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    Traditional Nepalese Cuisines

    Balaram Thapa
    Balaram ThapaUpdated: Feb 1st 2023  |  

    Nepal harbors several ethnic tribes, and each tribe has its own food culture. These ethnic tribes celebrate their food and their cultures individually. And collective foods from different ethnic communities make up for the Nepalese cuisines. Nepalese food is a massive collection of culinary influences and styles from Indian and Tibetan cuisines like every other country's national cuisine. When eating certain dishes, you will be like, “Oh! I have seen this somewhere.”

    As the taste palates match with its neighboring countries, food is also somewhat similar. And that reaction is sure to happen if you are someone who has previously traveled to India or Tibet.

    In this blog, we are exploring Nepalese foods and their various cuisines. Before diving into Nepal’s traditional ethnical cuisines, let’s take a glance at the food of Nepal.

    Nepalese Spices

    We Nepalese are adamant about spices. While preparing a dish, we use several spices to make our food flavorful. The variety of spices, herbs, and flavoring ingredients used in Nepali cooking reflects the diversity and richness of Nepali cuisines. Spices in Nepali cuisines are used for the exquisite flavors and the nutrition, medicinal value, texture, freshness, and heat. Spices like cumin seed, coriander, turmeric, garlic, onion, and ginger are widely used in daily Nepali cooking. While Himalayan garlic (Jimbu) and Nepali pepper (Timur) are the critical flavoring ingredients in Thakali cuisine, they are commonly used in ethnic groups residing in hilly areas.

    Furthermore, the exciting spice combinations and preparation methods are peculiar to Nepal and passed down centuries. There was very little culinary presence outside of Nepal until the latter half of the twentieth century (when it was first opened to the rest of the world). However, there has been a steady flood of people introducing new foods, customs, and food preparations since then. Many spices used in Nepal are unique and operated differently from their counterparts in other spice-growing regions. In Nepal, there are possibly a dozen or more unique spices and spice formations available.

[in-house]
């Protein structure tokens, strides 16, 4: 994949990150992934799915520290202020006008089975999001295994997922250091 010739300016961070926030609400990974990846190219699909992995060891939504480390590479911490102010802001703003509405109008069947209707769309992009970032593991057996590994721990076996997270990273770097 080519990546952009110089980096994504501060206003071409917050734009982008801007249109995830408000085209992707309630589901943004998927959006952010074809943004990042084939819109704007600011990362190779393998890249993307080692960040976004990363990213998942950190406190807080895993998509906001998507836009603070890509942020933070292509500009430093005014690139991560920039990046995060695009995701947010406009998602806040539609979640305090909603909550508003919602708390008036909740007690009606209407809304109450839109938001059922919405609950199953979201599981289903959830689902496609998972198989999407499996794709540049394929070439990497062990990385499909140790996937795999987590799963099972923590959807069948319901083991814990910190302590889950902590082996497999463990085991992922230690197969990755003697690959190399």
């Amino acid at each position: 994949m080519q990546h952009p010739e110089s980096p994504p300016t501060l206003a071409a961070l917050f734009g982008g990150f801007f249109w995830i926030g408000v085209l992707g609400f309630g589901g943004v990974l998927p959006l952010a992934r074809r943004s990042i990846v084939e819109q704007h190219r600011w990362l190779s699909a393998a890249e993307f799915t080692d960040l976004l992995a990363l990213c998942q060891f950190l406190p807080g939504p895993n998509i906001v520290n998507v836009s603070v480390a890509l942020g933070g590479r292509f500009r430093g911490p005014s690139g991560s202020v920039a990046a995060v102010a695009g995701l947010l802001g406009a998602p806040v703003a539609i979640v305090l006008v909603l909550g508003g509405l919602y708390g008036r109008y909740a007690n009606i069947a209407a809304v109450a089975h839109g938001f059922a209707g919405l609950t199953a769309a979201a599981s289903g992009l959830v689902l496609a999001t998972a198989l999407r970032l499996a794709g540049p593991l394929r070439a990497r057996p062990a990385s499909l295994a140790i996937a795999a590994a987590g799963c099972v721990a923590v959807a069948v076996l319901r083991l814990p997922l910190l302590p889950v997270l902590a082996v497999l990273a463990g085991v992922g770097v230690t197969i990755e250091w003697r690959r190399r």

Nepalese traditional drinks

    Nepal is renowned for its exotic and unregulated combination of eating and drinking, unlike any other cuisine on the planet. Nepalese are avid homebrewers and distillers, but alcohol consumption may be very sacred or lewd, depending on the context. The religious, ceremonial, and cultural use of alcoholic drinks demonstrates their socio-cultural significance and tells traditions. The Sherpas, for example, consume a lot of fermented beverages, and their way of life is closely associated with popular drinks like Chyang, tonga, and buttermilk tea. Similarly, alcohol is a normal part of life in the Newar culture. It is both socially and ritually appropriate. Unlike some other caste communities prohibited from cooking and drinking alcohol at home, the liquor is brewed at home due to caste considerations.

    Some traditional local drinks of Nepal

    Raksi - Raksi is the most popular alcoholic beverage in Nepal. It is a distilled version of chhyang and bears a heavy resemblance to tequila. The drink is a mixture of fermented rice, millet, or fruit. It is also used to remedy indigestion, cough, and cold, and a little raksi can be rubbed on sore knees or the back and chest to relieve pain.

    Chyang- Another traditional drink is Chyang. It is made from cereal crops such as barley, paddy, millet, and few others.

    Tongba: Tongba is an alcoholic beverage brewed from millet crops.  The drink came from the Limbu community of Nepal and is quite popular across the country during winter.

    Mohi (Yogurt drink or buttermilk drink) - A typical cold drink made from the liquid leftover after churning butter from cultured milk is mohi. It is a non-alcoholic drink and is primarily famous in the villages. Farmers drink this drink to clench their thirst after working in the field on a sunny day.

    Nepali Traditional Sweets